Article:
Carlos Danger
Carlos Danger
18 days ago
Reply to  Jürg Gassmann

You’re right, it may be hard for Russia now to give up the four new oblasts. Things have changed.
But as a dealmaker (albeit as a business lawyer rather than in foreign affairs) I get the sense that Russia would rather not have had those four oblasts to have to pay for. Just like I don’t think Ukraine really wanted to have Crimea back until the Russian invasion in 2022.
So I think a good dealmaker (and there are some in the US government) would have some things to work with. It would be best to have the president do it, and I think Donald Trump could. Joe Biden, for a variety of reasons, could not.

Jürg Gassmann
Jürg Gassmann
18 days ago
Reply to  Carlos Danger

Looking at it from the other side:

– What could the West credibly promise that it can deliver? Realistically speaking, the US is – for domestic policy reasons – simply unable to stop sanctions. Even if a president would want to, there is no constituency in Congress to do it, and we’re now seeing the new phenomenon that Treasury is running its own sanctions policy. Obama lifted some of the sanctions on Cuba, but when Trump came in, he let Pompeo and his crowd run their own policy, and sanctions came back with vengeance. The fate of the JCPOA is an obvious case in point; the US simply reneged on the agreement, and the Europeans, who had at one point talked grandly about setting up mechanisms for Europe to insulate its Iran trade from US sanctions, meekly caved.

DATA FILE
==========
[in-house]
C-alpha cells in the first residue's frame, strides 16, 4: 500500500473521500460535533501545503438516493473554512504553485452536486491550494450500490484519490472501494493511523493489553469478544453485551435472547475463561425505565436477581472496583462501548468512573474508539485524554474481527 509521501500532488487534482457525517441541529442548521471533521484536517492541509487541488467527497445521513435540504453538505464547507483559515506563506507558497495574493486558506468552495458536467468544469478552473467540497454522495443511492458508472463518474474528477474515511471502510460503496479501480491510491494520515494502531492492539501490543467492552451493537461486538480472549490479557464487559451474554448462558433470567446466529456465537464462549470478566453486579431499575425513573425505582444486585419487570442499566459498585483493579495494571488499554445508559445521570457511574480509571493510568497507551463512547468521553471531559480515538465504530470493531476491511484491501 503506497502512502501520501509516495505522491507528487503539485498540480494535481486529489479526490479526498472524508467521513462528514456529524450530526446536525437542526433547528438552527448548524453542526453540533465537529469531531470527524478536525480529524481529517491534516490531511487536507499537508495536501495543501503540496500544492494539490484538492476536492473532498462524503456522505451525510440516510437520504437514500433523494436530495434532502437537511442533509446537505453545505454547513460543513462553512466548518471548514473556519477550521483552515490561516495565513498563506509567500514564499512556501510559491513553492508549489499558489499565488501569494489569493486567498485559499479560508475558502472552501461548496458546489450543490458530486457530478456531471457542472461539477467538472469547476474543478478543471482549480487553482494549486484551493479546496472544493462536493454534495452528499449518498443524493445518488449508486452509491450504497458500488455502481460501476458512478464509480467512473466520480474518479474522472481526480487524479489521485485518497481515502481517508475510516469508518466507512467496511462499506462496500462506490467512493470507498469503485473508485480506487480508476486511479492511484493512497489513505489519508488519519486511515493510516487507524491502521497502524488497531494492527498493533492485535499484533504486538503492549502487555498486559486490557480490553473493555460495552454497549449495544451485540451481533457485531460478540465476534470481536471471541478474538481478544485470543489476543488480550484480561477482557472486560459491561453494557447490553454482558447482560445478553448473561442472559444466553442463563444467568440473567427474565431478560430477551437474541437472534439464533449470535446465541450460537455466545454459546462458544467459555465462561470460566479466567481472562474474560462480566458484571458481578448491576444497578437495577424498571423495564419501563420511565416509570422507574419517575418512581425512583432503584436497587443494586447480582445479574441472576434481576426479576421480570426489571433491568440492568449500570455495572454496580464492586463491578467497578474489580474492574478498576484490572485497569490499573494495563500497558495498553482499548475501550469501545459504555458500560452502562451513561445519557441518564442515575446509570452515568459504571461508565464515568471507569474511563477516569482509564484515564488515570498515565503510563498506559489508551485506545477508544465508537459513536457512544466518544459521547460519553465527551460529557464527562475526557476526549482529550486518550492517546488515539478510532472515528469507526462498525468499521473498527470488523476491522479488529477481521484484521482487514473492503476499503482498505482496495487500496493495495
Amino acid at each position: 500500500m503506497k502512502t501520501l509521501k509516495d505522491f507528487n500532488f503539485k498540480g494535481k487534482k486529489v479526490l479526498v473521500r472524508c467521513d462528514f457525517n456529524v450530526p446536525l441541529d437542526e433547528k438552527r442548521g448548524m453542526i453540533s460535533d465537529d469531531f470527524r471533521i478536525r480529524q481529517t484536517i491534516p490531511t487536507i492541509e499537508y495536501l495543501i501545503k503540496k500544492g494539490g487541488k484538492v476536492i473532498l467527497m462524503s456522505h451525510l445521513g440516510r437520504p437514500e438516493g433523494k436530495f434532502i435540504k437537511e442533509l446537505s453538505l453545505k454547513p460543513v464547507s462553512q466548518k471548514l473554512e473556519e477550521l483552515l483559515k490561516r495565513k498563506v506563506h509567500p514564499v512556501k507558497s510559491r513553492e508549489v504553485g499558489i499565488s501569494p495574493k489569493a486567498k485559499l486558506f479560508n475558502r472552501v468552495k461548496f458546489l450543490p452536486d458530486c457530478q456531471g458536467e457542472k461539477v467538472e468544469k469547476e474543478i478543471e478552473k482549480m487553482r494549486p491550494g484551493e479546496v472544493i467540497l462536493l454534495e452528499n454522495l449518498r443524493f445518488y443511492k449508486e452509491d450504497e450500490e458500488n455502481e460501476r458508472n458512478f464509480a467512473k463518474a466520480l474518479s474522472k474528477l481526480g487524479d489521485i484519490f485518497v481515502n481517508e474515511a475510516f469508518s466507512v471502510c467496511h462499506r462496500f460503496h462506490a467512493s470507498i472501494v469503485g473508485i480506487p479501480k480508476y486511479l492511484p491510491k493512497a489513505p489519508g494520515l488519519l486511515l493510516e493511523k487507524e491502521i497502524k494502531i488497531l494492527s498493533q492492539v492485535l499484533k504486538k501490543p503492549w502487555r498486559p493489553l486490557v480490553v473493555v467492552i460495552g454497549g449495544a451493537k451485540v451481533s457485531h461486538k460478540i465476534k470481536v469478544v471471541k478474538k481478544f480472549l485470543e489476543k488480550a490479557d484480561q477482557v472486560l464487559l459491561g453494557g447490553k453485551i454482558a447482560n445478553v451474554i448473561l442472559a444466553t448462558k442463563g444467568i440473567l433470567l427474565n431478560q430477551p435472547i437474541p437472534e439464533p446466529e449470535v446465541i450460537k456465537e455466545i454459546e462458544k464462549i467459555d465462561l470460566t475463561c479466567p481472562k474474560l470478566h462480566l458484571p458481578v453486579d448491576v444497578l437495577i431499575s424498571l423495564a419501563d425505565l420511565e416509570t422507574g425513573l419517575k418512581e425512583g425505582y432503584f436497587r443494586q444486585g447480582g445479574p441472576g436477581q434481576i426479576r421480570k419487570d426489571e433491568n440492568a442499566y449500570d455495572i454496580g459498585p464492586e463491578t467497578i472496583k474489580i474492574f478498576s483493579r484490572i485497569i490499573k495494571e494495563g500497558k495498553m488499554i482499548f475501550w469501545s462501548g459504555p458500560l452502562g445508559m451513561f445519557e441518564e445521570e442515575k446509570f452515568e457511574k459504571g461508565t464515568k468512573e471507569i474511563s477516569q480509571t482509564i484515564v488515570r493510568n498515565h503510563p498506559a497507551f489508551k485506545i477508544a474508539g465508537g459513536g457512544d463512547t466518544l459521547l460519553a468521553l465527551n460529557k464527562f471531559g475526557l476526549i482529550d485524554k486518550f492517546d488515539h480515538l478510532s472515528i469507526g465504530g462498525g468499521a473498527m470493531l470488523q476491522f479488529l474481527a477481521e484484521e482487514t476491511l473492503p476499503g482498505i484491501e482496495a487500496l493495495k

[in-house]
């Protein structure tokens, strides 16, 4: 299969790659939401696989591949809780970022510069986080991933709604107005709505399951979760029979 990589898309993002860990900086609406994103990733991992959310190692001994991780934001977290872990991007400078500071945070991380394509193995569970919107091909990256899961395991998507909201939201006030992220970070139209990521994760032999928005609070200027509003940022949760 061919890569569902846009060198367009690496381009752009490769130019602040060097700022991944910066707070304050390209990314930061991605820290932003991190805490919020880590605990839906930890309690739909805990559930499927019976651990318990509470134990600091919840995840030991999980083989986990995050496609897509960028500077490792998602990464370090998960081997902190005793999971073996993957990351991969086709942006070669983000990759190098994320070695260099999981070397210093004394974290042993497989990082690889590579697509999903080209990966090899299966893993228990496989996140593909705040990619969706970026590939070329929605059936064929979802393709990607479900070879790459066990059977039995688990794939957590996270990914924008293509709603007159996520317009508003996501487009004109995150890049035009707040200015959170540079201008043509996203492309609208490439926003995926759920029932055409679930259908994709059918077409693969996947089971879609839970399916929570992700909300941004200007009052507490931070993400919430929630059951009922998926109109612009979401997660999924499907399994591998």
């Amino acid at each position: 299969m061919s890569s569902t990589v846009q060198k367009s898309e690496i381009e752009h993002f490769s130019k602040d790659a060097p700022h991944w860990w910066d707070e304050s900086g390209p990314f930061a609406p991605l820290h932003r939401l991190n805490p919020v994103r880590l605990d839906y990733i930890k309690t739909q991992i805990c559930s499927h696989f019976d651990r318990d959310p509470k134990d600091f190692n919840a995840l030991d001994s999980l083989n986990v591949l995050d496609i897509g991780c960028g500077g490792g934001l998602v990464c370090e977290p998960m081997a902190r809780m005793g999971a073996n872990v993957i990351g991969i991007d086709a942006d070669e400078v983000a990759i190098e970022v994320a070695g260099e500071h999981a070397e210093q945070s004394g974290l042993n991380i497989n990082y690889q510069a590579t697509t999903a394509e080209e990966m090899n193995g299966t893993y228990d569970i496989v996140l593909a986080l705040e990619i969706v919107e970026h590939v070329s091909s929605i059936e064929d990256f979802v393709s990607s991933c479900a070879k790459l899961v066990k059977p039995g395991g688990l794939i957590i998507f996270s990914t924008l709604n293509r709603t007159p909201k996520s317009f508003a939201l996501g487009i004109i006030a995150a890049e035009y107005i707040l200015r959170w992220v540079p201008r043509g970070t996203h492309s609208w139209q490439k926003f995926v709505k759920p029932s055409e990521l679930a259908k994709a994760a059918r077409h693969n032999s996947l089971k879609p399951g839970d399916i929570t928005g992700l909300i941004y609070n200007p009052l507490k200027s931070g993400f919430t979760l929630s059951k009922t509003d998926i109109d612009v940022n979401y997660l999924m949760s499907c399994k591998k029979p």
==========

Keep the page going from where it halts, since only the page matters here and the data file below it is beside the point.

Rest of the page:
– What could the West offer that Russia wants badly? It seems to me that Russia has figured out that the West is unable to genuinely change policy and make it stick, and has arranged itself accordingly. Russia is already talking about leveraging BRICS to replace the international organisations, from the UN to Olympics, which the West has weaponised.

Martin M
Martin M
16 days ago
Reply to  Jürg Gassmann

The West would only really remove sanctions if Russia pulls out of Ukraine completely and pays for the damage it has caused. That obviously isn’t going to happen, so I guess they stay in place.

Anna Bramwell
Anna Bramwell
19 days ago
Reply to  Carlos Danger